Hillcrest High was open for the 1958-59 school year; John went there and graduated the next year. Hillcrest was good for him, being on the north side of Springfield, surrounded by Bible colleges and mostly white families of modest income and education.

I finished at Central and joined the military: The draft was a fact of life, and I joined to “get it out of the way” and avoid ROTC during my college time. John went to Yale and then the University of Chicago Law School.

We both came back to a changed place, and far removed from each other politically, culturally and in regard to the Vietnam “experience.”

The so-called holy-rollers were no longer driving beat-up pickups and jalopies.  These had been replaced by newer, some high-end, cars. Sedate three-piece business suits were worn instead of neon-colored polyester sports jackets and white shoes.

The women’s fashions were more mainstream and small amounts of tint started showing up on their lips and cheeks.  Some of the largest buildings were related to Assemblies of God matters, and even their places of worship were bigger than those of other faiths.

In fact, many of these changes so alarmed many of the old-timers that Bible students referred to the main church near the international AG headquarters building and publishing house as “the Vatican.”

John Ashcroft’s father was an important part of this AG governance and business.  John, very bright, rode the wave, whether from convenience or conviction.  He began his political ascent with a huge local faith-based voter following, not all of whom were Pentecostals.

This area, Missouri’s Seventh U.S. Congressional district, has always been conservative-to-reactionary.  U.S. Representatives elected here included O.K. Armstrong, nationally known anti-smut crusader in the ’50s and early ’60s; Dr. Durward G. Hall, whom Barry Goldwater described as the only man in Washington more conservative than he was; and Gene Taylor, who campaigned on his record of “never voting a single penny for foreign aid, except for military assistance.”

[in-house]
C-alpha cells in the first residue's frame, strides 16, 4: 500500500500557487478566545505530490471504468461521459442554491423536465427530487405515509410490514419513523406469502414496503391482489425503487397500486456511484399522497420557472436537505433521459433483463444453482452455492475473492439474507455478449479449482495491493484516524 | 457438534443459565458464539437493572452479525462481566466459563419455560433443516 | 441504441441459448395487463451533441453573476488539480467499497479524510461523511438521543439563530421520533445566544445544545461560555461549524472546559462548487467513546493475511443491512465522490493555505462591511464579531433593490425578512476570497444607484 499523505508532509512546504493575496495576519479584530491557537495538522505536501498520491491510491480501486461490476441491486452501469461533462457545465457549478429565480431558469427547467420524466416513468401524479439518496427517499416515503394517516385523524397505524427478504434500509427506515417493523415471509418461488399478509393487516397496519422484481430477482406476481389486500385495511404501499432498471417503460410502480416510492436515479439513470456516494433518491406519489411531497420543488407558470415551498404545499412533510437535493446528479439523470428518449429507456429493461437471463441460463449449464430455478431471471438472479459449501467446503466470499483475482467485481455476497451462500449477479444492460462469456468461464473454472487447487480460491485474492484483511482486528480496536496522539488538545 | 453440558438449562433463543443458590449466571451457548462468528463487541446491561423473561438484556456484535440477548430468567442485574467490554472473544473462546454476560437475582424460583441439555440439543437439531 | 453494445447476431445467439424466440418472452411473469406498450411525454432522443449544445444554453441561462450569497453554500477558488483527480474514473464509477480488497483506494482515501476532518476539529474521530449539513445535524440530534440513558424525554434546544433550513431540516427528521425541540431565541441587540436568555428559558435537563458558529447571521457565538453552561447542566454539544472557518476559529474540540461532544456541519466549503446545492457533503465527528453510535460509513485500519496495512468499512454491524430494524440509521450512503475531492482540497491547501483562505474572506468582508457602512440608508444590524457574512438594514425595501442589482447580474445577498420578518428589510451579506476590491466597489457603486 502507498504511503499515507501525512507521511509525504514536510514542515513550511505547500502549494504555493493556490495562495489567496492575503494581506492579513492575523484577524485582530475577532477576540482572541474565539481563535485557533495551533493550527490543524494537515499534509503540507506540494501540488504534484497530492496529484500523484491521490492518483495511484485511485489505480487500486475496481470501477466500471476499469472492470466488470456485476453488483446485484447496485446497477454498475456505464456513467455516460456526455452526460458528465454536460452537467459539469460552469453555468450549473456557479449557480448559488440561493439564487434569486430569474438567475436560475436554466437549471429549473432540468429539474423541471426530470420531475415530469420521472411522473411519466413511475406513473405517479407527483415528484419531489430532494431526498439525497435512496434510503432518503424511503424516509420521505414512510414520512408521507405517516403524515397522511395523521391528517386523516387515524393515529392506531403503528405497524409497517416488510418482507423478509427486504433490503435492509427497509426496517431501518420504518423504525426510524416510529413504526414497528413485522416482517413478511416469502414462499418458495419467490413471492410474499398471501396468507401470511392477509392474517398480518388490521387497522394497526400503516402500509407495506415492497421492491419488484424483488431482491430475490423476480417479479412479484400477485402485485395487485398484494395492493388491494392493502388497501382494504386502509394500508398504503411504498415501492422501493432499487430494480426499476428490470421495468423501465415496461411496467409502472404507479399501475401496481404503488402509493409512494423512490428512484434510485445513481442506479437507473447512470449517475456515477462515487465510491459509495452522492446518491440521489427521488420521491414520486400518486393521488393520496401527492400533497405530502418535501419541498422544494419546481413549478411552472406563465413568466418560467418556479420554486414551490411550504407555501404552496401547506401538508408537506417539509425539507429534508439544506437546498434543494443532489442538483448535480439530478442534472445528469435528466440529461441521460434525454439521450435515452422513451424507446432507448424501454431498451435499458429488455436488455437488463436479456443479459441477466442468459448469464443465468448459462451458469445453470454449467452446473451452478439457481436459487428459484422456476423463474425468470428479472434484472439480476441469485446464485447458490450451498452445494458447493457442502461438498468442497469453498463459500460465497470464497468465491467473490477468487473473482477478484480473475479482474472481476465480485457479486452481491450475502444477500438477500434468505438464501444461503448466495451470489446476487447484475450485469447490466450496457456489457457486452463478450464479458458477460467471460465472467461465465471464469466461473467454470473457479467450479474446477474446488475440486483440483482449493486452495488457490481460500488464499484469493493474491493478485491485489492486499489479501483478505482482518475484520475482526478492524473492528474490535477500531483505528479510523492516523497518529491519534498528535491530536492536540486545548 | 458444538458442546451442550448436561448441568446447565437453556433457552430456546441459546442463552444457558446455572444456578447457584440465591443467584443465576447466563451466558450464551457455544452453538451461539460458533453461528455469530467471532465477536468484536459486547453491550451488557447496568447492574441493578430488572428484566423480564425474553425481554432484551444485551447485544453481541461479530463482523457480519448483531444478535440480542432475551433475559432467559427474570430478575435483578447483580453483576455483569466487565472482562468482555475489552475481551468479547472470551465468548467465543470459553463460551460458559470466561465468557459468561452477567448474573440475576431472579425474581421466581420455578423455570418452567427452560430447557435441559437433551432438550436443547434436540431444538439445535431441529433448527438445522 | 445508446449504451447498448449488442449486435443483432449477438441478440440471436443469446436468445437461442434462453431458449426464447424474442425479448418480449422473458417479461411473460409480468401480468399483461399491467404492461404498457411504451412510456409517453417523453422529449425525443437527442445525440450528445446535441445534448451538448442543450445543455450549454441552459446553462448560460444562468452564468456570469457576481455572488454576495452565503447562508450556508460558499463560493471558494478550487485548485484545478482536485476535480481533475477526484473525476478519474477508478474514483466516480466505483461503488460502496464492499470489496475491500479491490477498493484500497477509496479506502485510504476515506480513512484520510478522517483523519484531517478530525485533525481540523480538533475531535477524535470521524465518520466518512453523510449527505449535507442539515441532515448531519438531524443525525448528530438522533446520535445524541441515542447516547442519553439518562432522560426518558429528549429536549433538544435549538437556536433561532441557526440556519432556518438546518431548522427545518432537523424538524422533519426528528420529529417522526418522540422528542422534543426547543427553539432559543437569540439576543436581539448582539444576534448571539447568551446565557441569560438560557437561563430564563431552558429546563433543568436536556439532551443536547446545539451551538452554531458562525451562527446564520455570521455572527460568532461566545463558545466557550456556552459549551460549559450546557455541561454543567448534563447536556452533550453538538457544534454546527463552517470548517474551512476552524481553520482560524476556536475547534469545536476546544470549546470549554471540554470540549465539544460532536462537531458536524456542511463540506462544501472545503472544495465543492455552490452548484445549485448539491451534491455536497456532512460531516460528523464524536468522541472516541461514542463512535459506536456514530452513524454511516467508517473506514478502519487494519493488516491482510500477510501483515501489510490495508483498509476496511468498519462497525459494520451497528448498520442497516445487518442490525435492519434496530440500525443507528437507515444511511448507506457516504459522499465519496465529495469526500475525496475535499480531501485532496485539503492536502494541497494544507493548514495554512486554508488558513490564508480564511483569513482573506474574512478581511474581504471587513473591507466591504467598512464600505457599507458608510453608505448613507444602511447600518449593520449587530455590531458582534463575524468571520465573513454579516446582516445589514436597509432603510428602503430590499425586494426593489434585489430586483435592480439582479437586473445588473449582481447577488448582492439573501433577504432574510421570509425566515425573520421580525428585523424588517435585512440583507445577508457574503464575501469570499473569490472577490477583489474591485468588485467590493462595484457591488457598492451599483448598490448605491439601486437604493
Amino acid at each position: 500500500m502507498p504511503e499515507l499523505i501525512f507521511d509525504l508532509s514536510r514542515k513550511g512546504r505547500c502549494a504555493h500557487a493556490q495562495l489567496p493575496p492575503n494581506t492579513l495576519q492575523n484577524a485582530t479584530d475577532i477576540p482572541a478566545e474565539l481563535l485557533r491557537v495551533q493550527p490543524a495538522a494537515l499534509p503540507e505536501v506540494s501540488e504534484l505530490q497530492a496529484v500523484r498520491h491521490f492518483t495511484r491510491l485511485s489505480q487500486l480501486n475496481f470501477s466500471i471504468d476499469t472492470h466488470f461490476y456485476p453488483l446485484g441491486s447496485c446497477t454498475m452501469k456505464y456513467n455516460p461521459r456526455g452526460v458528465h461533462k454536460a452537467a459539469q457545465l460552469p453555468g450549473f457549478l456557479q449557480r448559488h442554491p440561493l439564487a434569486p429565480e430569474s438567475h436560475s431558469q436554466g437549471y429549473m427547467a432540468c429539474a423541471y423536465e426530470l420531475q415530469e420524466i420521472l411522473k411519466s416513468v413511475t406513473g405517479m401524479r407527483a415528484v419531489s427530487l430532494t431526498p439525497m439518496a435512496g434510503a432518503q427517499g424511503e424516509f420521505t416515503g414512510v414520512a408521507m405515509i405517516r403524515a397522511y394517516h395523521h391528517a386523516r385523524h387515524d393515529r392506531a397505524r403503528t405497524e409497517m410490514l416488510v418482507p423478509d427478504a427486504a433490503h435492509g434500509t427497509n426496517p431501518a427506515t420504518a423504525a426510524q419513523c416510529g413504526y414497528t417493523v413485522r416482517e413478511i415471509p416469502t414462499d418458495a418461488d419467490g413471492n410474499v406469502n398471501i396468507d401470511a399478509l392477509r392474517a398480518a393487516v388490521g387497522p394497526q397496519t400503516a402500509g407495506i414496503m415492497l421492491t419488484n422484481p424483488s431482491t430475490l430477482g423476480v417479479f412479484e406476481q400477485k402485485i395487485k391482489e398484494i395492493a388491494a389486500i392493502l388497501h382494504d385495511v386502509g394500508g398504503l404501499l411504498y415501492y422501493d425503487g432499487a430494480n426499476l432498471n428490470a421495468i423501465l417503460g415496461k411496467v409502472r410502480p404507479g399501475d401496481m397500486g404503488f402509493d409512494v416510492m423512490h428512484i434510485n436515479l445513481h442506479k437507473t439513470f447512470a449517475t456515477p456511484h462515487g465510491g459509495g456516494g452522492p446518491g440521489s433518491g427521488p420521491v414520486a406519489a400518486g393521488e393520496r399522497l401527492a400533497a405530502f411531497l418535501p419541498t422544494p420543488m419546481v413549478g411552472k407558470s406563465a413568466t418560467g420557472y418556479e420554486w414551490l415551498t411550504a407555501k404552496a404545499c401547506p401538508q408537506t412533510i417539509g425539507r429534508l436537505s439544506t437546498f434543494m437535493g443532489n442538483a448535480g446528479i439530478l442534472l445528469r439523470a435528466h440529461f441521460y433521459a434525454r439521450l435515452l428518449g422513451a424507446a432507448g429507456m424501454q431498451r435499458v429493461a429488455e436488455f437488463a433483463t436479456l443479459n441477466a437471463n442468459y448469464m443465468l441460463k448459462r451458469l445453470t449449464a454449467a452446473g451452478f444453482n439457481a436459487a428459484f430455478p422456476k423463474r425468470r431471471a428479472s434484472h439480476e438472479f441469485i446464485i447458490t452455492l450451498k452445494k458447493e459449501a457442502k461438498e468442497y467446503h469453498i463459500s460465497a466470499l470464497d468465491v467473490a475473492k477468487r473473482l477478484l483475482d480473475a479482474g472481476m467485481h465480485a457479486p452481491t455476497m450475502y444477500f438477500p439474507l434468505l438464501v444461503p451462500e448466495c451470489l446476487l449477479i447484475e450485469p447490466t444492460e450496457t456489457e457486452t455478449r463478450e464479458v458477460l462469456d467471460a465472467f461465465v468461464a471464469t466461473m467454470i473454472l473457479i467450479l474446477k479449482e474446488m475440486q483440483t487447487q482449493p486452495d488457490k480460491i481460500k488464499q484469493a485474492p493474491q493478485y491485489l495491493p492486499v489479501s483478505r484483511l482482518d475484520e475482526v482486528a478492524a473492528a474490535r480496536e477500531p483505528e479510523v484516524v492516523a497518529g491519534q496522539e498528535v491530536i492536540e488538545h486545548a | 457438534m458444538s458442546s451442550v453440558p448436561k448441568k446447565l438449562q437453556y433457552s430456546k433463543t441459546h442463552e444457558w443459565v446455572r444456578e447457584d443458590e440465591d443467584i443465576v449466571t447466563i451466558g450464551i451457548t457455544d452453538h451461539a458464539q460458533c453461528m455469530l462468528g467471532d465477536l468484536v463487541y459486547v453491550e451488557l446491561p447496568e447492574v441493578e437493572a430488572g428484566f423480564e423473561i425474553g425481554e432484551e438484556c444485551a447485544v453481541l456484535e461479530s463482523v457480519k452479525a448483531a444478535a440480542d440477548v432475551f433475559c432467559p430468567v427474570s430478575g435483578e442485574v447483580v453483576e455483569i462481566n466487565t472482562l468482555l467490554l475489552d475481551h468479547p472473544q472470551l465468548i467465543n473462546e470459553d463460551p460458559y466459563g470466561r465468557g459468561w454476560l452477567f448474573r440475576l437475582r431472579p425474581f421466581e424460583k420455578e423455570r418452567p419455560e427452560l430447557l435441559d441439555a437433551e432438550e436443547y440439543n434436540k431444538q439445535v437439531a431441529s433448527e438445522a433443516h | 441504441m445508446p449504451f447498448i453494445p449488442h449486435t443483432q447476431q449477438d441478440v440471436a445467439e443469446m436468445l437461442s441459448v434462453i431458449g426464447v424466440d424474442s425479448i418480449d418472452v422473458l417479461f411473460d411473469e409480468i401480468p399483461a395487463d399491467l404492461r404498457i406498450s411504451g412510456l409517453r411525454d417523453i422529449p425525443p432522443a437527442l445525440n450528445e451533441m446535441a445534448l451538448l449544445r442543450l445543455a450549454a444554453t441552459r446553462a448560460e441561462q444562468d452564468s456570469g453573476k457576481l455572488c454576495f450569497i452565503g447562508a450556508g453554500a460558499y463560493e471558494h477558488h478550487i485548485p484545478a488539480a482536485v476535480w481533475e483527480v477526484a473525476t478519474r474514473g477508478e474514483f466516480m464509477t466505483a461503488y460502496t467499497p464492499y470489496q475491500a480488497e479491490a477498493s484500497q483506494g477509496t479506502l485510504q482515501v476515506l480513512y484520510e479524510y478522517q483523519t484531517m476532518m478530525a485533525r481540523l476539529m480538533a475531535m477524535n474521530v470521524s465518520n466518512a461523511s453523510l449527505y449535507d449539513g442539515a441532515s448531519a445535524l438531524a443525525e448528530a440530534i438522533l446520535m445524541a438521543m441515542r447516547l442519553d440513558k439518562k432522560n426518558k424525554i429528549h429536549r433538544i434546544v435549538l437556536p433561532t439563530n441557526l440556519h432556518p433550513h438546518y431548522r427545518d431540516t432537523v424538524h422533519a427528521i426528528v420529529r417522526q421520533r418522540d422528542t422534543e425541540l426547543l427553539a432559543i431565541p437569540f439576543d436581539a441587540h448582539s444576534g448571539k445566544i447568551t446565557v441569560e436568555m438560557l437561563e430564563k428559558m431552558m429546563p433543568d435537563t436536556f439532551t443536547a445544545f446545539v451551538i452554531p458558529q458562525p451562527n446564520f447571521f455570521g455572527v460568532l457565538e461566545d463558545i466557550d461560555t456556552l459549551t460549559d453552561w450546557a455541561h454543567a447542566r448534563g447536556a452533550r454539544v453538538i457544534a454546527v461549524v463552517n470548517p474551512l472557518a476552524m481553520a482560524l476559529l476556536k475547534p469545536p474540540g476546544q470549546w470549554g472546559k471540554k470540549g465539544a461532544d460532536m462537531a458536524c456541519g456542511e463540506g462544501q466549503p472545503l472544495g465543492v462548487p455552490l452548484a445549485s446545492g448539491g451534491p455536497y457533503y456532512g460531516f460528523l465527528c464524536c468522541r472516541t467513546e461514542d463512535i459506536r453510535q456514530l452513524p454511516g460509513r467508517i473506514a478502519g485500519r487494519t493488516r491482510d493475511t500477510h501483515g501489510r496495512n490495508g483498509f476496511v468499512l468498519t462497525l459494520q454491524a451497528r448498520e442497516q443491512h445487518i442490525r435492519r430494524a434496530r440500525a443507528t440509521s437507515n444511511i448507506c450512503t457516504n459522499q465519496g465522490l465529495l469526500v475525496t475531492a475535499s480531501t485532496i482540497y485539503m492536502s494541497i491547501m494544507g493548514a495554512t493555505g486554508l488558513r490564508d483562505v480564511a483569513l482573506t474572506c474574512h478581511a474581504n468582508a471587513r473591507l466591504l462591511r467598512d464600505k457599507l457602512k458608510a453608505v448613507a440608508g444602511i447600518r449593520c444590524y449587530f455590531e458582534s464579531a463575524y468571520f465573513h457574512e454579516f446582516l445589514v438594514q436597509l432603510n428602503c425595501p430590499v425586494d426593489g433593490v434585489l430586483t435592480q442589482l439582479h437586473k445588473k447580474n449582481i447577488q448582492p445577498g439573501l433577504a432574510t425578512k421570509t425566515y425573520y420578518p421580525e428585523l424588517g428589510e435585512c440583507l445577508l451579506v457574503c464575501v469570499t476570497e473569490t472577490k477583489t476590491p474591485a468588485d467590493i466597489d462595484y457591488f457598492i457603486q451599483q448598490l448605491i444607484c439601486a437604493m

Indeed, many Springfield residents choose to call it the Buckle of the Bible Belt (a fitting appellation, in our eyes, since many of us feel we have been “whipped” by the same belt many times).  Springfield is home to Baptist Bible College (whose most famous alumnus is Jerry Falwell).

Central Bible College—the AG theology college—is here, and turned out such notables as Jim Bakker and Jimmy Swaggart.  (Students joked that the gates of Heaven didn’t open so easily anymore because they had been “jimmied” too many times.) With its multimillion dollar a year publishing house also located here, Assemblies of God is Big Bucks and big influence in our fair city. These are John’s roots, and he fit the bill.

Hate Disguised as Love

But what about the question of John Ashcroft using the office of United States Attorney General to force his political and religious beliefs on others?

I think he would, if allowed to do so. Abortion would go, as would women’s rights in general.

Race is/was an issue for John. In fact it was for anyone, including myself, who was reared in a segregated and racist society like Springfield.

From an early age, John Ashcroft was taught the same Old Testament scriptures about the “mark of Ham” and “curse of a race’s servitude” that slaveowners had used to rationalize their evils.  Most of us got beyond most of this misinformation, but it certainly echoed in Ashcroft’s praise of Southern Partisan, the infamous pro-Confederate journal, or his honorary degree from Bob Jones University, where Catholicism is demonized along with interracial dating.